With viewership increasing rapidly on its ad-based platform, and lacking tools to effectively measure it, Roku said it is partnering with 11 research companies to count eyeballs across the entire “marketing funnel.”
While no individual research company has delivered entirely on what marketers say they want when they advertise on an OTT platform—the kind of granular data you get when you market through, say, Google—each of these entities has expertise in the texture of at least one portion of the proverbial elephant.
Currently, OTT platforms command only around $2 billion of a U.S. television advertising budget worth about $70 billion annually.
“As OTT becomes a larger share of their annual ad spend, brands are actively seeking trusted third-party measurement,” said Dan Robbins, director of ad and programming research for Roku. “Roku is committed to providing an open ad platform that ensures marketers have a wide variety of tools and standards to benchmark against.”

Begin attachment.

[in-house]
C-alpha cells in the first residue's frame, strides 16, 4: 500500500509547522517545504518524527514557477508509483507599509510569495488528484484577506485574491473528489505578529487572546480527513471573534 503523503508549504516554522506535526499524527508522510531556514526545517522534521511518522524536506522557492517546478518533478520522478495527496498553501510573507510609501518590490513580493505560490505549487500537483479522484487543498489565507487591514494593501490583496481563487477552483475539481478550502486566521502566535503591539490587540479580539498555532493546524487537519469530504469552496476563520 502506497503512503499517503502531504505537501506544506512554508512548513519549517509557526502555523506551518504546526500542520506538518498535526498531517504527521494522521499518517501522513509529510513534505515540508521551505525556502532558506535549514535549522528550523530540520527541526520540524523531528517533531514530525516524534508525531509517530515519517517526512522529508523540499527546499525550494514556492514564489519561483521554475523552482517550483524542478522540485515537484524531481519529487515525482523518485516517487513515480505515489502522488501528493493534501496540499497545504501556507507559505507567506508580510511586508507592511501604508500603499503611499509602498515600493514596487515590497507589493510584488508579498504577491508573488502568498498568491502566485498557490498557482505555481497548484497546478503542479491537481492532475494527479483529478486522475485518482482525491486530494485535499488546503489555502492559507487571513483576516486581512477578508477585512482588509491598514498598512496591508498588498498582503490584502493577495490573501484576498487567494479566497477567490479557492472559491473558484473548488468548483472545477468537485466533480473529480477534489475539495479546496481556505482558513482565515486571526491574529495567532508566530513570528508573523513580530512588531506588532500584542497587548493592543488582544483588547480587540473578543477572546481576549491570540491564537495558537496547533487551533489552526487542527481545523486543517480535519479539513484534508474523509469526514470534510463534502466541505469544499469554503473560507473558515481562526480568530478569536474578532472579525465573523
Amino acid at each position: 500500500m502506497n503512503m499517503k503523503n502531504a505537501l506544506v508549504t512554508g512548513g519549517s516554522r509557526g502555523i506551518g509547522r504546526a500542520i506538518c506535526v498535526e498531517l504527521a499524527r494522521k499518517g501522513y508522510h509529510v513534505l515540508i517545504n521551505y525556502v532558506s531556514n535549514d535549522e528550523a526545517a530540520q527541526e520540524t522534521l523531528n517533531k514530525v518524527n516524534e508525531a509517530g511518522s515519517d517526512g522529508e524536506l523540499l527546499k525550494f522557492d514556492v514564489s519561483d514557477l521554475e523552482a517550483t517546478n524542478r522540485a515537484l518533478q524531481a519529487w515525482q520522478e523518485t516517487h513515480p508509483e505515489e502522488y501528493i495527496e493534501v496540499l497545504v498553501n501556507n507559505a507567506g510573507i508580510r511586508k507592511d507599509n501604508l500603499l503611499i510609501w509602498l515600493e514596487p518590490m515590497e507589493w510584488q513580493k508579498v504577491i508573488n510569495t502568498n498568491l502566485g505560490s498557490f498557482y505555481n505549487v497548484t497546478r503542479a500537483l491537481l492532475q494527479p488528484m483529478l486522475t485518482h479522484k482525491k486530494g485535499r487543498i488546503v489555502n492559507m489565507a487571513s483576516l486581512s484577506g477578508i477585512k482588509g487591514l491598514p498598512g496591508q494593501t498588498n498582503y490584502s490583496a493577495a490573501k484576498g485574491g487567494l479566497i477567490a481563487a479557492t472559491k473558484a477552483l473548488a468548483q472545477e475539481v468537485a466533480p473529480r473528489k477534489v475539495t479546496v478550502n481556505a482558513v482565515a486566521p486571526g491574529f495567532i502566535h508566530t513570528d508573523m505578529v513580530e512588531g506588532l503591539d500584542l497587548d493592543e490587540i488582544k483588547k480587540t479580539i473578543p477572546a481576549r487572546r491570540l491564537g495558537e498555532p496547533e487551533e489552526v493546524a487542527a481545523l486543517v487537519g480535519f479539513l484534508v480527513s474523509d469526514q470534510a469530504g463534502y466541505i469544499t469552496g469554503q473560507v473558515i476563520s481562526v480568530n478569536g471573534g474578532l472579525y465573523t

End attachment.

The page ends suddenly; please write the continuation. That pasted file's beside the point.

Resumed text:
Roku reported a 57% spike in revenue in the second quarter to $156.8 million, with the company now getting the lion’s share of its money now from advertising as opposed to device sales.
“I think the big takeaway for us is this is really the first year in which advertisers are proactively planning for OTT as part of their annual TV spending plan,” said Scott Rosenberg, general manager of platform business for Roku, speaking during his company’s August earnings call. "Roku now uniquely delivers 10% of adult 18 to 34. So if you're planning against that critical demo, you’ve got to include OTT in your planning process. (Quote provided by Seeking Alpha.)
As an example of how Roku is working with its research partners, the company pointed to a Jack in the Box campaign that ran on its platform. According to partner Placed, the campaign drove more than 164,000 store visits from December 2017 to February 2018, with 43% of those visits coming from new customers.